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Atlanta’s youth becoming collateral damage to city’s burgeoning drug trade

Narcotics are more readily available in major metropolitan areas like Atlanta and some students at Georgia State turn to drugs like Adderall to deal with the stressors of collegiate life.Photo by Kirsten Jackson | The Signal

In the past decade, Atlanta has become a hub for drug distribution in America. A 2009 Department of Justice assessment reported the city’s growing narcotics prevalence, production, distribution, and abuse, and the Drug Enforcement Administration considers Atlanta to be a critical drug-trafficking region of the United States. Both agencies have since committed HIDTA (High-Intensity Drug Trafficking Area) law-enforcement assistance programs to the area.

The prevalence of drugs is due in part to the location, according to Brian Dew, Georgia State department chair of Counseling and Psychological Services.

“It’s a catch-22, right? Being in an urban center is wonderful. It’s got great advantages,” Dew said. “There’s so many things going on. But when you live in a big city, part of what you get are more supply of substances.”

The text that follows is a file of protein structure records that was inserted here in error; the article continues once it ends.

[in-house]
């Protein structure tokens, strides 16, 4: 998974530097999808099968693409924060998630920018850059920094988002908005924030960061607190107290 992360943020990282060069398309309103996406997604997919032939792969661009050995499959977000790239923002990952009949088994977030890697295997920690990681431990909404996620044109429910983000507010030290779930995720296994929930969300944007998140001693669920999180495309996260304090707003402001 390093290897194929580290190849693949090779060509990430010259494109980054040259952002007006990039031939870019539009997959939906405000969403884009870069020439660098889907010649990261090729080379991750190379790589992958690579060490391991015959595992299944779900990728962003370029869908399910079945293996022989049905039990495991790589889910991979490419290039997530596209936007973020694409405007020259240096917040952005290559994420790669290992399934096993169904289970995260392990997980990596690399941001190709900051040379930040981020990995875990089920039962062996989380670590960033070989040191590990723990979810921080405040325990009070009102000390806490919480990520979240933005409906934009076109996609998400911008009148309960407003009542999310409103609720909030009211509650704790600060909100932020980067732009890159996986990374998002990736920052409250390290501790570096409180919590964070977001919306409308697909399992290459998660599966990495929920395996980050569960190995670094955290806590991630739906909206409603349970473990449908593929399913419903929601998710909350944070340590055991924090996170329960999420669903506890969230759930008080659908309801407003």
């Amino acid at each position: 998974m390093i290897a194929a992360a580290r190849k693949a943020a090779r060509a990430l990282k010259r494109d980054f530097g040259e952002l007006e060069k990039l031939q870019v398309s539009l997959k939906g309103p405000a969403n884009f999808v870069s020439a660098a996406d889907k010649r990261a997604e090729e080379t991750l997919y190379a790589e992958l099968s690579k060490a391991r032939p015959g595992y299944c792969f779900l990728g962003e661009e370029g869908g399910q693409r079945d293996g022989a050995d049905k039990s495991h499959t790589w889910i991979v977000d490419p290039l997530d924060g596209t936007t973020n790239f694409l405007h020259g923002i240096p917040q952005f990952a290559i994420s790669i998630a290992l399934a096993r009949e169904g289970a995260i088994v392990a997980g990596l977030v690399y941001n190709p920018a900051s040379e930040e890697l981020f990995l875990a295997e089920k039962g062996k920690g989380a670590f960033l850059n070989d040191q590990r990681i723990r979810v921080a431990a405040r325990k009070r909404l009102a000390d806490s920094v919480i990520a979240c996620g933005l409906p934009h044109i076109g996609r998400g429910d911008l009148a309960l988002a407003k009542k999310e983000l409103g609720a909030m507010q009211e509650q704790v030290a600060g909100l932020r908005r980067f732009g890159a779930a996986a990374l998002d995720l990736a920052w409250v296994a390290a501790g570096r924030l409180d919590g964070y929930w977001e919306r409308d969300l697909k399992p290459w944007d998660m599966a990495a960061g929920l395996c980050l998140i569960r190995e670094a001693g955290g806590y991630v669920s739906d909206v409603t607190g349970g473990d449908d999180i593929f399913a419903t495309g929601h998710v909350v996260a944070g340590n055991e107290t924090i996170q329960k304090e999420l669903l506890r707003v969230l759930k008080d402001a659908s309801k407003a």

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Dew noted that with a surplus of narcotics in the city’s market, suppliers are making drugs more potent, more inexpensive, and more addictive. He said, “Typically, and increasingly, these drugs are being sold, especially to young people.”

“These drugs that are being increasingly produced are now becoming stronger and stronger because the market’s demanding that. So a dealer will push a pill or capsule or a type of drug that has really a big bang for your buck,” he said.

The push for more potent drugs has led to more dangerous practices by suppliers. According to the Atlanta Journal-Constitution, many distributors are lacing products like Xanax, heroin, and Oxycodone with fentanyl, a highly potent opioid used for anesthesia, without their buyers’ knowledge.

As suppliers’ use of fentanyl has increased, so have the fatalities related to synthetic drug overdose, according to investigator Eric Minter at the Dekalb County Medical Examiner’s Office.

Minter told The Signal that, in 2016, there was a total of 87 drug-related deaths, 13 percent of which were related to fentanyl. But in 2017, there were 102 drug-related deaths, 30 percent of which were related to fentanyl. He added that in 2017, compositely, 57 percent of total deaths were opiate related, and nine percent were related to synthetic drugs.

The Medical Examiner’s office only recently started closely tracking fentanyl-related deaths, which, he says, were when the U.S. Attorney’s office formed the Northern District of Georgia Heroin Working Group (HWG) in 2015.

A SLIPPERY SLOPE

Nick Sheridan, a graphic design student at Georgia State, said Atlanta is a hotspot for drug activity.

“There’s certain parts of this country where you couldn’t even get your hands on a certain drug if you wanted to. In Atlanta, it’s everywhere, drugs are everywhere, in mass quantities flowing through the city,” Sheridan said. He thinks that Georgia State is “at the mercy of the surrounding environment.”